If you’ve been following the Centers for Medicare and Medicaid Services (CMS) proposals for revamping the evaluation and management (E/M) guidelines, you’ll know that part of the goal for these efforts is to simplify the regulations, especially the documentation, for these services.
Those attempts continue with Change Request (CR) 11171, which was published on April 26, 2019 and which CMS will start to implement on July 29. This time, the focus is on changing the process of documenting E/M services performed by teaching physicians and residents in teaching settings.
CR 11171 contains some subtle, yet important, changes to the language contained in Chapter 12, Section 100.1 of the Medicare Claims Processing Manual, which deals with the way teaching physicians are paid for services in teaching settings..
Previously, section 100.1.1, which addresses teaching physicians’ participation in E/M services, stated that “Documentation by the resident of the presence and participation of the teaching physician is not sufficient to establish the presence and participation of the teaching physician.”
Now, with CR 11171, CMS allows “the presence of the teaching physician during E/M services [to] be demonstrated by the notes in the medical records made by physicians, residents, or nurses.”
In addition, the CR emphasizes that “the patient medical record must document the extent of the teaching physician’s participation in the review and direction of the services furnished to each beneficiary. The extent of the teaching physician’s participation may be demonstrated by the notes in the medical records made by physicians, residents, or nurses.”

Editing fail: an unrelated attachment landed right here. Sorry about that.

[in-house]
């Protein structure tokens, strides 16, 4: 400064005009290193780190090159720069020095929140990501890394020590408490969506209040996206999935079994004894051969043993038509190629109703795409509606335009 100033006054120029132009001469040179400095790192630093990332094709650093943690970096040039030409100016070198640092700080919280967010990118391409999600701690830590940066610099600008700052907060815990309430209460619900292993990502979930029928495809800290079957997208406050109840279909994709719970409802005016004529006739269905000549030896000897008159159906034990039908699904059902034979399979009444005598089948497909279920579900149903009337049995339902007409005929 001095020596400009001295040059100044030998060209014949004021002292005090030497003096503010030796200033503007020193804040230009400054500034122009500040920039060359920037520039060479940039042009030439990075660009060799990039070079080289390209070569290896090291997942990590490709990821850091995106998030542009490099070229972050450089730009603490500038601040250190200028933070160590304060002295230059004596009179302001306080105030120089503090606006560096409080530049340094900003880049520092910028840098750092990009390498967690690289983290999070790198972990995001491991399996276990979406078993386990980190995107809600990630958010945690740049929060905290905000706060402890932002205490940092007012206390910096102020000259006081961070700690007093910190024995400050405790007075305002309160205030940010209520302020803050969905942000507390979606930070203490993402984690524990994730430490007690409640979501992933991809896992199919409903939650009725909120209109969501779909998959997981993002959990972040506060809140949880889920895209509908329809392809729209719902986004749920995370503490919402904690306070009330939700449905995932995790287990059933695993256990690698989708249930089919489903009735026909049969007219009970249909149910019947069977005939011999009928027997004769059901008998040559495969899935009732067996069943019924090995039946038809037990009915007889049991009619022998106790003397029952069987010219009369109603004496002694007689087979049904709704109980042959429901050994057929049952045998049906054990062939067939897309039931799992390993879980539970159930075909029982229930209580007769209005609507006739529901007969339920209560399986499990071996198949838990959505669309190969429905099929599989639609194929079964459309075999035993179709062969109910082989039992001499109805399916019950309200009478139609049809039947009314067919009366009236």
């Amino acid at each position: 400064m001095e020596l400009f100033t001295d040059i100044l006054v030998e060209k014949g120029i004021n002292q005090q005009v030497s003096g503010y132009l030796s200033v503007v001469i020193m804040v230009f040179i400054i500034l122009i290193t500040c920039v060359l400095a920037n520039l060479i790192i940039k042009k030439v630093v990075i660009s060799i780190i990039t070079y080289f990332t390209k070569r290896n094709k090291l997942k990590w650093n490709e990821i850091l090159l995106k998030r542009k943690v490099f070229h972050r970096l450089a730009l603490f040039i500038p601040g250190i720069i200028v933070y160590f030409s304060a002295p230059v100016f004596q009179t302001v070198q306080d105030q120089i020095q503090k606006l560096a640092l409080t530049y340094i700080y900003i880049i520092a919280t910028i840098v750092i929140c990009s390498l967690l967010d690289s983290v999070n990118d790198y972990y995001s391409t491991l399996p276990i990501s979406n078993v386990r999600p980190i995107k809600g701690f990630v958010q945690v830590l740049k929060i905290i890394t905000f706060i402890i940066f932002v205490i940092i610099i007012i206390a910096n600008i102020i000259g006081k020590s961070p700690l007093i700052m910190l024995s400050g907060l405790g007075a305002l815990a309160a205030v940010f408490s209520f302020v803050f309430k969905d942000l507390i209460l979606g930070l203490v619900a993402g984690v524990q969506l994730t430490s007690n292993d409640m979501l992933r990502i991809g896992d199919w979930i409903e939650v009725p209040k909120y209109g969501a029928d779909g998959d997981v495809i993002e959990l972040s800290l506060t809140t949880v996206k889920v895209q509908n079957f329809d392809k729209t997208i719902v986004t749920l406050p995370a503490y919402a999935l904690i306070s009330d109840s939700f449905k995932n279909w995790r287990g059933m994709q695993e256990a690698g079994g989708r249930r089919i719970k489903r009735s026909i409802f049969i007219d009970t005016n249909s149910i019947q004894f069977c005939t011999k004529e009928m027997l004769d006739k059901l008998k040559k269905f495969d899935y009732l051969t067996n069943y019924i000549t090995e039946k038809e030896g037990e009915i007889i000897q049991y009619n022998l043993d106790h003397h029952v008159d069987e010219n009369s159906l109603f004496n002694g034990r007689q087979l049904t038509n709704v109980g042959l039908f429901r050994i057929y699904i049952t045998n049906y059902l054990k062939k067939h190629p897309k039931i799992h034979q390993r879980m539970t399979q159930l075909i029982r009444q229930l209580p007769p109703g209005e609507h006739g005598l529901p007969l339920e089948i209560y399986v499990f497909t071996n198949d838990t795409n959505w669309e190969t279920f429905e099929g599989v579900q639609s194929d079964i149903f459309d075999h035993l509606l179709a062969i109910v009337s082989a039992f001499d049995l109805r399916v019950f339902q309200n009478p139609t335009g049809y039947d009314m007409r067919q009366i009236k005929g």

The changes reflect CMS’s ongoing effort to “‘cut the red tape’ to reduce burdensome regulations,” which began with the 2017 “Patients over Paperwork” initiative. The efforts continued at the end of last year with the 2019 Medicare Physician Fee Schedule (PFS) Final Rule, where CMS outlined four specific ways providers could now reduce E/M paperwork by eliminating unnecessary duplication of information in a patient’s medical record.
Three of those ways included
CR 11171 removes a fourth requirement by addressing a specific stakeholder complaint in the 2019 Final Rule that “documentation requirements for E/M services furnished by teaching physicians are burdensome and duplicative of notations that may have previously been included in the medical records by residents or other members of the medical team.”
With this Change Request, a teaching physician no longer has to rewrite any notes written by medical students in a patient’s medical record. Instead, providing those notes record how the teaching physician has participated in the E/M service, the resident or a nurse can write the note, and the teaching physician can simply sign off on it.
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